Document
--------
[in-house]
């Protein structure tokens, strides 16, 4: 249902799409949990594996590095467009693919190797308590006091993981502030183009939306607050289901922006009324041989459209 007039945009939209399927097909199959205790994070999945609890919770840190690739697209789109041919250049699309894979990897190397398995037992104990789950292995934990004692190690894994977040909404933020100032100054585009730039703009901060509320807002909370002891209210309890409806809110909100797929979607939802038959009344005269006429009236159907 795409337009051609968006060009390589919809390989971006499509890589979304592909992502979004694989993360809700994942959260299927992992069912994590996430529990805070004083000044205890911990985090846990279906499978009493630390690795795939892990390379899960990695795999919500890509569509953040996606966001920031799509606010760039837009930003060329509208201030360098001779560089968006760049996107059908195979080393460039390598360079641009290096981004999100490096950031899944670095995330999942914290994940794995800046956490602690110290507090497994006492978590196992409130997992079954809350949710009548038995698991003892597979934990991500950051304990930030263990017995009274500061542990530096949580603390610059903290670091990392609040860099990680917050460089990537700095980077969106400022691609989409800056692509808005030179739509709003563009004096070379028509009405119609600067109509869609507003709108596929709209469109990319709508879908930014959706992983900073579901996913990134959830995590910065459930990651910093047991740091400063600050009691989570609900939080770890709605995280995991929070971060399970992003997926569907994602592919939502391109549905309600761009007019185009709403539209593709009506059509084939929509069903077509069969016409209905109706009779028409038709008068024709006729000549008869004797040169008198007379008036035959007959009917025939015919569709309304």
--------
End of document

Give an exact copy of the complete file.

[in-house]
């Protein structure tokens, strides 16, 4: 249902799409949990594996590095467009693919190797308590006091993981502030183009939306607050289901922006009324041989459209 007039945009939209399927097909199959205790994070999945609890919770840190690739697209789109041919250049699309894979990897190397398995037992104990789950292995934990004692190690894994977040909404933020100032100054585009730039703009901060509320807002909370002891209210309890409806809110909100797929979607939802038959009344005269006429009236159907 795409337009051609968006060009390589919809390989971006499509890589979304592909992502979004694989993360809700994942959260299927992992069912994590996430529990805070004083000044205890911990985090846990279906499978009493630390690795795939892990390379899960990695795999919500890509569509953040996606966001920031799509606010760039837009930003060329509208201030360098001779560089968006760049996107059908195979080393460039390598360079641009290096981004999100490096950031899944670095995330999942914290994940794995800046956490602690110290507090497994006492978590196992409130997992079954809350949710009548038995698991003892597979934990991500950051304990930030263990017995009274500061542990530096949580603390610059903290670091990392609040860099990680917050460089990537700095980077969106400022691609989409800056692509808005030179739509709003563009004096070379028509009405119609600067109509869609507003709108596929709209469109990319709508879908930014959706992983900073579901996913990134959830995590910065459930990651910093047991740091400063600050009691989570609900939080770890709605995280995991929070971060399970992003997926569907994602592919939502391109549905309600761009007019185009709403539209593709009506059509084939929509069903077509069969016409209905109706009779028409038709008068024709006729000549008869004797040169008198007379008036035959007959009917025939015919569709309304």